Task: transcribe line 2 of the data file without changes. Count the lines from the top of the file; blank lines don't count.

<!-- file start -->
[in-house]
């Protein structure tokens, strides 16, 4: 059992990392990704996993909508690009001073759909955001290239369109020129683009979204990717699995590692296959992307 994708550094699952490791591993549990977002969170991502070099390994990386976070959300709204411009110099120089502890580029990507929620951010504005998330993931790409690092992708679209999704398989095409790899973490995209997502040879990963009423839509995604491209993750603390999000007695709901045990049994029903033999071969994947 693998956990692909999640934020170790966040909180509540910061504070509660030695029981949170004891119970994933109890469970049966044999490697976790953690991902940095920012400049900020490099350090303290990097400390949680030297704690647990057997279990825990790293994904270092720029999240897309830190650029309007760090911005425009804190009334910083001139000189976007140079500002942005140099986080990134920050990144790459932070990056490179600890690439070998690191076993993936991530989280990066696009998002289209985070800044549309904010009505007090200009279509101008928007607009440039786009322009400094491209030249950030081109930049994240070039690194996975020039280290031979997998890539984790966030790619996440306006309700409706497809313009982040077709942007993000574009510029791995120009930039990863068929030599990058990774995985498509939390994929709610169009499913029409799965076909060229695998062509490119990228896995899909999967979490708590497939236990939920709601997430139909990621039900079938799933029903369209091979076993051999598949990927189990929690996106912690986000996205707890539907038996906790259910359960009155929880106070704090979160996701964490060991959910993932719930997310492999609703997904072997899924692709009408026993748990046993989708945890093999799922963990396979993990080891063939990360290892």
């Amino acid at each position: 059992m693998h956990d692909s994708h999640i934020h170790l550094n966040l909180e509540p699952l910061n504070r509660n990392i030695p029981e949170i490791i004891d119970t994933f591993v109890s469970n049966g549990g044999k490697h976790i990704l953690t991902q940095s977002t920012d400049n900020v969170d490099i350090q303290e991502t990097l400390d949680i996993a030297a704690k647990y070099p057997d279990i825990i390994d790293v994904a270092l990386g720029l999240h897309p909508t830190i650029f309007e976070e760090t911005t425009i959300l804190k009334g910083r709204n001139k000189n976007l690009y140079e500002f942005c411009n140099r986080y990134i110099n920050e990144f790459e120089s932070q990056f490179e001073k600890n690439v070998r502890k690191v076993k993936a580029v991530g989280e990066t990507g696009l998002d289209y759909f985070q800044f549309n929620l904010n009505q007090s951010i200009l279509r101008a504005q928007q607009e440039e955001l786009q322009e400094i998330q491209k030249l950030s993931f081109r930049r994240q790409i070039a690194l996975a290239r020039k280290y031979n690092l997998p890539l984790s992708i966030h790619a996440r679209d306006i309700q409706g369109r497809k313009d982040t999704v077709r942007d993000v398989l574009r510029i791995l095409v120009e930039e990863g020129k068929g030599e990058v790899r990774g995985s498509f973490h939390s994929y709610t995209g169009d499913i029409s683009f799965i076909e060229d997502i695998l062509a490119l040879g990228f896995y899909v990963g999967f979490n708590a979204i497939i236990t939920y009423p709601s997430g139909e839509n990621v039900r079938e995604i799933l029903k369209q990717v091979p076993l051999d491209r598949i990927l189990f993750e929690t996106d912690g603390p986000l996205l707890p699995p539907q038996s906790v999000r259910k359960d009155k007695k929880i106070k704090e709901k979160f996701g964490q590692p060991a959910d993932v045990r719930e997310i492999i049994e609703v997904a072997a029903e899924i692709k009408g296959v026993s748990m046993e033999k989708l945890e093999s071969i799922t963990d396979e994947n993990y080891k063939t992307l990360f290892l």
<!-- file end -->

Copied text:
């Protein structure tokens, strides 16, 4: 059992990392990704996993909508690009001073759909955001290239369109020129683009979204990717699995590692296959992307 994708550094699952490791591993549990977002969170991502070099390994990386976070959300709204411009110099120089502890580029990507929620951010504005998330993931790409690092992708679209999704398989095409790899973490995209997502040879990963009423839509995604491209993750603390999000007695709901045990049994029903033999071969994947 693998956990692909999640934020170790966040909180509540910061504070509660030695029981949170004891119970994933109890469970049966044999490697976790953690991902940095920012400049900020490099350090303290990097400390949680030297704690647990057997279990825990790293994904270092720029999240897309830190650029309007760090911005425009804190009334910083001139000189976007140079500002942005140099986080990134920050990144790459932070990056490179600890690439070998690191076993993936991530989280990066696009998002289209985070800044549309904010009505007090200009279509101008928007607009440039786009322009400094491209030249950030081109930049994240070039690194996975020039280290031979997998890539984790966030790619996440306006309700409706497809313009982040077709942007993000574009510029791995120009930039990863068929030599990058990774995985498509939390994929709610169009499913029409799965076909060229695998062509490119990228896995899909999967979490708590497939236990939920709601997430139909990621039900079938799933029903369209091979076993051999598949990927189990929690996106912690986000996205707890539907038996906790259910359960009155929880106070704090979160996701964490060991959910993932719930997310492999609703997904072997899924692709009408026993748990046993989708945890093999799922963990396979993990080891063939990360290892």